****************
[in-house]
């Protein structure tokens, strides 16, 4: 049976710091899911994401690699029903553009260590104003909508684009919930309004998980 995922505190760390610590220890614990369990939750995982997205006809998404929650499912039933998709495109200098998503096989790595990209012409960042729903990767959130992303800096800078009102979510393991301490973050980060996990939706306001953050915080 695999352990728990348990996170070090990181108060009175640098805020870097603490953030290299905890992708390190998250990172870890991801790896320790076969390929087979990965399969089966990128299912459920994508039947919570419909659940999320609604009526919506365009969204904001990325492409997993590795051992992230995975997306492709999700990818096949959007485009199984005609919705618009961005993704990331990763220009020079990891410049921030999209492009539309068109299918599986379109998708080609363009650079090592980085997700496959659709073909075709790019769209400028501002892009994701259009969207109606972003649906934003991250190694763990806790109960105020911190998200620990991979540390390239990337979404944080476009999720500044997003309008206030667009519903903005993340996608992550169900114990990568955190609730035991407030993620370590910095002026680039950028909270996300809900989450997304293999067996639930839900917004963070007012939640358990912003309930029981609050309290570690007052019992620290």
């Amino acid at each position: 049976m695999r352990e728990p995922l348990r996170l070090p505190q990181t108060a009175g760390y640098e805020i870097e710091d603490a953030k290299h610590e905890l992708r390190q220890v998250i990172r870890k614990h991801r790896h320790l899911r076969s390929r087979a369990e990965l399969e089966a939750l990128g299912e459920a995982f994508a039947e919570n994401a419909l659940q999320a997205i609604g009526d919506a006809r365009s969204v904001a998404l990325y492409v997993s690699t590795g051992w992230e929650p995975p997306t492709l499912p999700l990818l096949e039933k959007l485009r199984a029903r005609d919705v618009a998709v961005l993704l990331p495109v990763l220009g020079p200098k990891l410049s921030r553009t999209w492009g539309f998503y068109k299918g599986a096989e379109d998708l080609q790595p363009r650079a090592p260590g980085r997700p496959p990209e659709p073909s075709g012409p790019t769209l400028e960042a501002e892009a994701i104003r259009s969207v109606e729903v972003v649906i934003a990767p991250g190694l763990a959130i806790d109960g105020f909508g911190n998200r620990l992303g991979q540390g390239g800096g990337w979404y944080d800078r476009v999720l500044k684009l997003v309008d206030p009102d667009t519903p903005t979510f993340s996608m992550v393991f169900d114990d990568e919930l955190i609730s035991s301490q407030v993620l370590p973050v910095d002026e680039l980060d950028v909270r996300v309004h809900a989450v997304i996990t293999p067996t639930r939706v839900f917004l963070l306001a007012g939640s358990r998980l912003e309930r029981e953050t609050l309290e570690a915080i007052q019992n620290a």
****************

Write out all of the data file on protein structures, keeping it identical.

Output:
[in-house]
């Protein structure tokens, strides 16, 4: 049976710091899911994401690699029903553009260590104003909508684009919930309004998980 995922505190760390610590220890614990369990939750995982997205006809998404929650499912039933998709495109200098998503096989790595990209012409960042729903990767959130992303800096800078009102979510393991301490973050980060996990939706306001953050915080 695999352990728990348990996170070090990181108060009175640098805020870097603490953030290299905890992708390190998250990172870890991801790896320790076969390929087979990965399969089966990128299912459920994508039947919570419909659940999320609604009526919506365009969204904001990325492409997993590795051992992230995975997306492709999700990818096949959007485009199984005609919705618009961005993704990331990763220009020079990891410049921030999209492009539309068109299918599986379109998708080609363009650079090592980085997700496959659709073909075709790019769209400028501002892009994701259009969207109606972003649906934003991250190694763990806790109960105020911190998200620990991979540390390239990337979404944080476009999720500044997003309008206030667009519903903005993340996608992550169900114990990568955190609730035991407030993620370590910095002026680039950028909270996300809900989450997304293999067996639930839900917004963070007012939640358990912003309930029981609050309290570690007052019992620290």
């Amino acid at each position: 049976m695999r352990e728990p995922l348990r996170l070090p505190q990181t108060a009175g760390y640098e805020i870097e710091d603490a953030k290299h610590e905890l992708r390190q220890v998250i990172r870890k614990h991801r790896h320790l899911r076969s390929r087979a369990e990965l399969e089966a939750l990128g299912e459920a995982f994508a039947e919570n994401a419909l659940q999320a997205i609604g009526d919506a006809r365009s969204v904001a998404l990325y492409v997993s690699t590795g051992w992230e929650p995975p997306t492709l499912p999700l990818l096949e039933k959007l485009r199984a029903r005609d919705v618009a998709v961005l993704l990331p495109v990763l220009g020079p200098k990891l410049s921030r553009t999209w492009g539309f998503y068109k299918g599986a096989e379109d998708l080609q790595p363009r650079a090592p260590g980085r997700p496959p990209e659709p073909s075709g012409p790019t769209l400028e960042a501002e892009a994701i104003r259009s969207v109606e729903v972003v649906i934003a990767p991250g190694l763990a959130i806790d109960g105020f909508g911190n998200r620990l992303g991979q540390g390239g800096g990337w979404y944080d800078r476009v999720l500044k684009l997003v309008d206030p009102d667009t519903p903005t979510f993340s996608m992550v393991f169900d114990d990568e919930l955190i609730s035991s301490q407030v993620l370590p973050v910095d002026e680039l980060d950028v909270r996300v309004h809900a989450v997304i996990t293999p067996t639930r939706v839900f917004l963070l306001a007012g939640s358990r998980l912003e309930r029981e953050t609050l309290e570690a915080i007052q019992n620290a």